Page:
Thursday, 13 November 2008

BT and efficiency

It is the old story, our work force has reduced from 250,000 to 160,000 and may well fall further as we seek to be more efficient for our customers. The announcement of BT's figures this morning showed a business that was growing but whose profits had fallen slightly. The market actually responded positively, having previously fallen on a profits warning.
Is a business more efficient if it employs fewer people? It is more profitable if it has lower costs. It is more effective if it gives its customers the service they seek. This perhaps naive, but there is scope for a debate. Last time businesses shed people and those people cost huge sums in unemployment benefits. The question is, who really benefits?

Tuesday, 4 November 2008

So the real culprit was economic growth

The new chief executive of RBS, Stephen Hester, interviewed by Robert Peston on this morning's Today Programme (4 November 2008) blamed the years of good economic performance for the excesses that led to the tidal waive of bad debts. This links in an interesting way to Saturday's Guardian Review and the book by Niall Ferguson The Ascent of Money. It would seem that there is a point at which the financial markets detach from anything resembling real economy. The knee jerk reaction to this is evident in politicians of the left who now queue up to preach the gospel of manufacturing, failing to notice that cost profiles make this a pipe dream for western economies. Yet the answer is not the focus on financial services from which we are now all reeling. It boils down to finding new ways to add value.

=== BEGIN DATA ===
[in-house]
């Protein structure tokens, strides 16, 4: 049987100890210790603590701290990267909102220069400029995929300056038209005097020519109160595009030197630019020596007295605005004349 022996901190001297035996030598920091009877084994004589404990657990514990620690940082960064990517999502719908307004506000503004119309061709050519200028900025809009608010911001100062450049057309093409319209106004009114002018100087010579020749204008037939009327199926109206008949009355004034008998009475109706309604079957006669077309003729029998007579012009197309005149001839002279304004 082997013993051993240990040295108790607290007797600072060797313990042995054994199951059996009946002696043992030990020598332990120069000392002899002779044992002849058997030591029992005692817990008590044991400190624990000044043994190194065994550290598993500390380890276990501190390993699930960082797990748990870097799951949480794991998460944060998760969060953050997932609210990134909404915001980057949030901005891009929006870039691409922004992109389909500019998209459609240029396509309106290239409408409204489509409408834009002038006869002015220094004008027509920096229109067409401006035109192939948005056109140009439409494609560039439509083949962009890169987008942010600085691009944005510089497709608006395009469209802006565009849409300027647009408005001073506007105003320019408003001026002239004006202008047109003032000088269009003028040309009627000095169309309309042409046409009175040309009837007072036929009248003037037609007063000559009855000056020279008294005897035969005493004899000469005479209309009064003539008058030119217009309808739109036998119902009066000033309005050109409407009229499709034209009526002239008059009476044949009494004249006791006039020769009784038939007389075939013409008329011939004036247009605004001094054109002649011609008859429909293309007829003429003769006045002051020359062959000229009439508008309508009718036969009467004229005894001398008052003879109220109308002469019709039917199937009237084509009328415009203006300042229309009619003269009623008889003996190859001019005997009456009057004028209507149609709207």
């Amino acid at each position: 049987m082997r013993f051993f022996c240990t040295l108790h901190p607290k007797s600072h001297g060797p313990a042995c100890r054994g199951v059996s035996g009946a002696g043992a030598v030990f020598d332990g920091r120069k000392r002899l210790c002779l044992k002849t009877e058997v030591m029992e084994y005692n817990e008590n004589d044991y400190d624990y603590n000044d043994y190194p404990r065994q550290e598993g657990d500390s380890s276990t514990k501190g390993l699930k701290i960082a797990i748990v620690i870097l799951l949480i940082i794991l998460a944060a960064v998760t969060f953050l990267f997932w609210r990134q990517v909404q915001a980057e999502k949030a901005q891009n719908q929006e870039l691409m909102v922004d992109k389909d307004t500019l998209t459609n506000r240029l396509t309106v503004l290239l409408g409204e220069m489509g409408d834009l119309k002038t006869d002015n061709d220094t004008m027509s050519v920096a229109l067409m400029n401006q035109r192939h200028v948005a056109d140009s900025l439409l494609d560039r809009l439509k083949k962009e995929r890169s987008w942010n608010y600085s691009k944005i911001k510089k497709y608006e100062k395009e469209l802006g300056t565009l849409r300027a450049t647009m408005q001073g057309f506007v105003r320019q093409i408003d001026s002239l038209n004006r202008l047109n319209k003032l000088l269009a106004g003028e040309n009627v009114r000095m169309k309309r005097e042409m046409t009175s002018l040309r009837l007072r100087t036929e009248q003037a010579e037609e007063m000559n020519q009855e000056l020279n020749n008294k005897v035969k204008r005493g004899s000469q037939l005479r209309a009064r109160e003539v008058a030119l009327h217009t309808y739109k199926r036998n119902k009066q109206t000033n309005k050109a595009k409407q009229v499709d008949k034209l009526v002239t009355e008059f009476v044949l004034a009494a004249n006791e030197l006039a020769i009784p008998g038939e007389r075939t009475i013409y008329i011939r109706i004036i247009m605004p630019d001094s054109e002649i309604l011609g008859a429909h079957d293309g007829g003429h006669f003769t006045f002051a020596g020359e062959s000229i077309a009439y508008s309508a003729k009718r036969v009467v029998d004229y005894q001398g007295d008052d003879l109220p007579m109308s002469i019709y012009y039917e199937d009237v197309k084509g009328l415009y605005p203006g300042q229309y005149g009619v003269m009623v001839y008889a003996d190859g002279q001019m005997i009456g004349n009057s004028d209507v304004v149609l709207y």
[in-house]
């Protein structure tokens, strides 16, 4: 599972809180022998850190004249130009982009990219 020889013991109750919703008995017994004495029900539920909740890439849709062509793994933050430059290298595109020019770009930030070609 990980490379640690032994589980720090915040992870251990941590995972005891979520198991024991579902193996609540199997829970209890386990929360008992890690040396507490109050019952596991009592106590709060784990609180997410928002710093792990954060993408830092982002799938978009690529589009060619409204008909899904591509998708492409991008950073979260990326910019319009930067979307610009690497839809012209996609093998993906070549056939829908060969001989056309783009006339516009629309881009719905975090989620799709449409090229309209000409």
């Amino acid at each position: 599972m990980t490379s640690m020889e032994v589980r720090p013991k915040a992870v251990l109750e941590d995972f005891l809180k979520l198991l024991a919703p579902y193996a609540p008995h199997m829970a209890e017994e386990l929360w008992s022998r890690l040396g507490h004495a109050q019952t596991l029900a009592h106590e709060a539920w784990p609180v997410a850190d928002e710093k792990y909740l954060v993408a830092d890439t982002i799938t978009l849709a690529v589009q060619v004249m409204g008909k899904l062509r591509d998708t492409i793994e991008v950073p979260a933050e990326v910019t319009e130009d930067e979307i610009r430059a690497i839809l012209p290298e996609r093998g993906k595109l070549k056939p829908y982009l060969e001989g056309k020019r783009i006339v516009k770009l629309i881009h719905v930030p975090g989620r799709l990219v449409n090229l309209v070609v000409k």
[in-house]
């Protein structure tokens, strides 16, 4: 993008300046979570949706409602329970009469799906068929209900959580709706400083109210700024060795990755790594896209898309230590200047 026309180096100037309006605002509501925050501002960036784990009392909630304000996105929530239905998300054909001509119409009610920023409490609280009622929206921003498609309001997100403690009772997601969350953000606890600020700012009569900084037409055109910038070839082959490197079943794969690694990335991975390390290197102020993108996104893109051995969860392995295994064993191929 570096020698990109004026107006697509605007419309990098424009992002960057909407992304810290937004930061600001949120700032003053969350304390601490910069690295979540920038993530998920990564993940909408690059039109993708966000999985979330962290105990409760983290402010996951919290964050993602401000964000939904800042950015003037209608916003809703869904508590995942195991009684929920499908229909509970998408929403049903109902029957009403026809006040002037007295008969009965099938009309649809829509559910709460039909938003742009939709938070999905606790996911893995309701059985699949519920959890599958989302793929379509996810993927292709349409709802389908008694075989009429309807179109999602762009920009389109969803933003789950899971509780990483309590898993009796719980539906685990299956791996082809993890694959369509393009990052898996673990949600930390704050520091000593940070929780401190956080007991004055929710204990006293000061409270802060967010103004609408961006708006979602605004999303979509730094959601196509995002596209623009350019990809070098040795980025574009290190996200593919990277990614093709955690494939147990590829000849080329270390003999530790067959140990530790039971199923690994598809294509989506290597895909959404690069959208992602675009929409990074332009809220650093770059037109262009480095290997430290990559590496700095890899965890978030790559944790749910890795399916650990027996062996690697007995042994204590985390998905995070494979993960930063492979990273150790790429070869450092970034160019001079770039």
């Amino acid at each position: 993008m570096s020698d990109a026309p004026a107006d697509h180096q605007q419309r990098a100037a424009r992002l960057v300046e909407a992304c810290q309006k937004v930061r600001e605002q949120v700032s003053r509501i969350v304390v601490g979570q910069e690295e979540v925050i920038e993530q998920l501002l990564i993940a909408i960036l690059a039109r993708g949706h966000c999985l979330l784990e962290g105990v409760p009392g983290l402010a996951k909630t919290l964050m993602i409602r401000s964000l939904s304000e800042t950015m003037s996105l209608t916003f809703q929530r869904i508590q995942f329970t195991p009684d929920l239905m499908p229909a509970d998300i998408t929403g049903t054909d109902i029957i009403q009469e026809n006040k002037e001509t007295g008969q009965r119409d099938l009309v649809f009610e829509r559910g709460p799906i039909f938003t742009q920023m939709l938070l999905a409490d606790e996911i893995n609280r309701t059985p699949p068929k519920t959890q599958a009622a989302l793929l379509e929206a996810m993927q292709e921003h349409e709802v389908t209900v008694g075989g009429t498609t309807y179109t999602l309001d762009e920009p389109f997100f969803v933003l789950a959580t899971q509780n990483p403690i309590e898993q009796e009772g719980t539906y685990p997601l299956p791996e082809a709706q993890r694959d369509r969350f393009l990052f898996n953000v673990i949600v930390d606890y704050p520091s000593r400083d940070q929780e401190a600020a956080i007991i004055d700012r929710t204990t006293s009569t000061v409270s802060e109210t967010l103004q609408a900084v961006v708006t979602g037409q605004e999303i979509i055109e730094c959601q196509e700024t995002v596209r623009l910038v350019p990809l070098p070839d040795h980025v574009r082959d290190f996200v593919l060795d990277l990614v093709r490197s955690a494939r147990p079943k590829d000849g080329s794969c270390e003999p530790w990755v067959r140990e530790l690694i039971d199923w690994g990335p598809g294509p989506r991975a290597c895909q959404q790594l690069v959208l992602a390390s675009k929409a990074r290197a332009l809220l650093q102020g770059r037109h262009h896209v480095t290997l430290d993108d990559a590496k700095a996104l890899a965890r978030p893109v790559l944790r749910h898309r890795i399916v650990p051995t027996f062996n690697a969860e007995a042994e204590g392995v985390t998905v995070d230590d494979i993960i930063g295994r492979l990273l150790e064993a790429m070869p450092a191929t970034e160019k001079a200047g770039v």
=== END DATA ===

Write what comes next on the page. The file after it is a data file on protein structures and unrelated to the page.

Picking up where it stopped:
Wednesday, 29 October 2008

JM Keynes

Is it possible that we have been Keynsian all along?

If we look back over the years of uninterupted economic growth, we see beyond question that it was funded by borrowing. Much of that borrowing has resulted in bad debts to the lenders, many of whom have been bailed out; by whom? Isn't this public borrowing by another name?

The Guardian (28 October 2008) headline 3 trillion lost, makes the inocent look round for a very large hole. Where has it gone? Indeed where did it come from in the first place? Pension schemes are a major source of investment and a great many of these are now money purchase. That is a frightening part of the answer. Looking back though at the way in which the ftse has moved, the story is, if anything, more chilling. There is a shifting sea of value, but it would seem a sea with a plug hole with plug removed.

Monday, 27 October 2008

Vince Cable